Spoken language is the primary marker with which newly arriving au pairs use to identify migrants who speak their language. There are three ways in which Russian-speaking au pairs normally make contact with members of the Russian-speaking community in their area. The first and most common way is for au pairs to go to the city center in small groups during their spare time. Talking to each other in Russian, they accidentally attract the attention of other Russian speakers, who then approach them or vice versa. A second (and rarely used) way is for individual au pairs to use social network services (such as Odnoklassniki and VK) to find other Russian speakers in their area. The third way is by going to places that are known to be frequented by Russian speakers. Most au pairs are not familiar with the institutions of the Russian-speaking community at the beginning of their stay. The first time they accidentally meet other Russian speakers is when they attend language courses, take sports classes (especially dance and fitness classes), or join religious groups.

Only in rare cases do au pairs, who are usually in their early twenties, develop intergenerational relations, such as to older Russian-speaking women. Mostly, au pairs engage with Russian-speaking migrants of their own age. Peer contacts are often the result of male Russian speakers’ courtship behavior. Au pairs perceive dating and marrying within the language community as a common practice among young Russian speakers in Germany, but they usually avoid choosing a co-language partner. To au pairs, dating Russian speakers is an ambiguous biographical decision in the context of their migration process. On the one hand, they particularly appreciate Russian-speaking men’s intensive courtship—being taken out to dinner, being taken out for a ride in the man’s car, being shown the city and the region, being given presents, and so on—if they have no other people with whom to spend their leisure time. This also shows that peer relations between au pairs and Russian-speaking men in Germany are regulated by heteronormative gender roles. On the other hand, being with Russian speakers all the time is regarded as a hindrance to practicing German, when speaking the language was their main reason for becoming an au pair in the first place, as all interviewees made quite clear. At several of the au pair meetings I attended, some women gossiped about a Russian-speaking au pair from Ukraine who not only had been placed with a family where the mother was a native speaker of Russian, but who also had a Russian-speaking boyfriend whom she had met through this family at the beginning of her stay. She was presented as an example of a “failed” language learner because she did not dare speak German, whereas the other au pairs proudly began showing off their newly acquired language skills, including many colloquial terms, not long after arriving. This shows that the choice of language is used as an emblem (cf. Bailey 2001) of educational identity. While the use of Russian signifies the cultural or ethnic belonging, the use of German is interpreted by au pairs as a marker of educational success during the au pair stay.

Many of the au pairs I interviewed emphasized that they wanted to meet German-speaking peers during their stay but that this was very difficult to achieve because they never had the opportunity to meet German natives of their own age, as friends and family members of their au pair family were mostly older, and the only German natives they talked to at the beginning of their au pair stay were the members of their au pair family. The Russian-speaking community thus serves the dual purpose of providing space for au pairs to spend time away from the family and of being a source of social support in times of conflict with the family. Some au pairs also benefit from the social support of the Russian-speaking community by turning to their Russian-speaking acquaintances to get advice, borrow money, or find accommodation if they want to leave their au pair family.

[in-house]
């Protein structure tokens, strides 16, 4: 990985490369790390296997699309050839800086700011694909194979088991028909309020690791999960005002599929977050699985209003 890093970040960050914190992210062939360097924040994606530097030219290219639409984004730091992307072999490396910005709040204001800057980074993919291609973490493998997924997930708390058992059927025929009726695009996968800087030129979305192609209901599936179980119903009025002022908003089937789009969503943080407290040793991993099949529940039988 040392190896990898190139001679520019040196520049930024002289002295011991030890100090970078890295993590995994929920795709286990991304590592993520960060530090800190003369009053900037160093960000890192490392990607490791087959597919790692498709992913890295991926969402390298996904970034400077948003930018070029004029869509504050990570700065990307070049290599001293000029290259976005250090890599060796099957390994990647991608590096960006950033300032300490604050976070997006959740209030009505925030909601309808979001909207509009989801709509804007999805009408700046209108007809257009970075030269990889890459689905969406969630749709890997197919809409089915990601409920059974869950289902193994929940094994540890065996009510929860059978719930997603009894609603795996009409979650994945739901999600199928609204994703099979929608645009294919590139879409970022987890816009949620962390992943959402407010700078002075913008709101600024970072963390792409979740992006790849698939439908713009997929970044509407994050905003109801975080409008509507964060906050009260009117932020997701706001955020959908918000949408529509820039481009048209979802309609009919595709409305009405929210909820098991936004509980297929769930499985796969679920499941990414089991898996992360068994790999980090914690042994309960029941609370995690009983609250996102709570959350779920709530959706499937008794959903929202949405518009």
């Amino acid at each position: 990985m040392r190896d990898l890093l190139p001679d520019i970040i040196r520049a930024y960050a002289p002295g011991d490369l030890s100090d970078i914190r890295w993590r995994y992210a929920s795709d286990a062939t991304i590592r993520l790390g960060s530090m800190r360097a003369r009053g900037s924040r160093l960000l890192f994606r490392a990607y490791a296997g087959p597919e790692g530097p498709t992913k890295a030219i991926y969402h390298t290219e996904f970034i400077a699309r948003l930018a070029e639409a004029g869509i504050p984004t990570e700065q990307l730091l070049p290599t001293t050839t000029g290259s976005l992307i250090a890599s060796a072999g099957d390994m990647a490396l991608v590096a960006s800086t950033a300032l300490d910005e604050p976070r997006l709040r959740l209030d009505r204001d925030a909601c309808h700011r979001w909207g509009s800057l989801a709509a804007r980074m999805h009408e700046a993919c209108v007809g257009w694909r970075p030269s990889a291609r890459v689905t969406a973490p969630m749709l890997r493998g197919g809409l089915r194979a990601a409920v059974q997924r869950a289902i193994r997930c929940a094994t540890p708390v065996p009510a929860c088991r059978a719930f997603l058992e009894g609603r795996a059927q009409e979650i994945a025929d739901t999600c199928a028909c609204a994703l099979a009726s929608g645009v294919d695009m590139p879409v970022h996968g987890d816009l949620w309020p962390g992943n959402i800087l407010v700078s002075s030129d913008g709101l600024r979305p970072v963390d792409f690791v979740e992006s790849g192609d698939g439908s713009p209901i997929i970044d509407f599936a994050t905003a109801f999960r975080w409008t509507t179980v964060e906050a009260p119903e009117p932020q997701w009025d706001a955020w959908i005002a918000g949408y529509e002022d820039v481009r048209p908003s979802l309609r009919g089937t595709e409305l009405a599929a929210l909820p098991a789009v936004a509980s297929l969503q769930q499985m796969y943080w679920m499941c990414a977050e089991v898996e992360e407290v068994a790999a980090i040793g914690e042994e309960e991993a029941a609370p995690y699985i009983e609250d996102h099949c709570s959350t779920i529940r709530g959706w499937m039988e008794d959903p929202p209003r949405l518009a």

I found that former au pairs start to break away from their first peer group in Germany after the au pair stay as soon as they enter the educational system or the regular employment market in Germany, a finding that is supported by Heckmann’s (1992) model of migrants’ successful integration process. Denoting the impact of shared educational background on the formation of peer groups, former au pairs soon start to establish social relationships with individuals they meet at university or at work who have the same educational background, be they native Germans, Russians, or migrants of other cultural backgrounds. It is through these individuals that they build new, mostly German-speaking or bilingual peer groups with whom they spend leisure time and from whom they receive social support.

During interviews with those au pair migrants who had resided in Germany for some time, it became clear that rejecting their belonging to a purely Russian-speaking migrant group and the infrastructure provided by the Russian-speaking community was the narrative core strategy to position themselves within the receiving society and thus construct intragroup boundaries (cf. Bailey 2001; Wimmer 2008). It is important to note that the interviewees classified Russian speakers as a single homogenous group with distinctive practices and attitudes. This narrative construction of Russian enclaves allows au pair migrants to position themselves in relation to this group of Russian speakers. When the au pair migrants referred to Russian speakers, the usually used the term “Russians,” with an emphasis on the plural: “There are many Russian men here” (Alisa); “I also have some Russians among my friends” (Anastasiia); “…to get into contact with Russians” (Nina). The term “Russian” is used to produce commonality, with language serving as the central medium through which the ethnic group of “the Russians” is constructed, a strategy that runs counter to the ways in which ethnicity is ascribed politically. Thus, ”Russian” is constructed as an ethnolinguistic identity denoting a social group whose ethnic identity is signified by the common language of its members (Bailey 2001:205) and by the fact that they all originated from a (former) republic of the Soviet Union.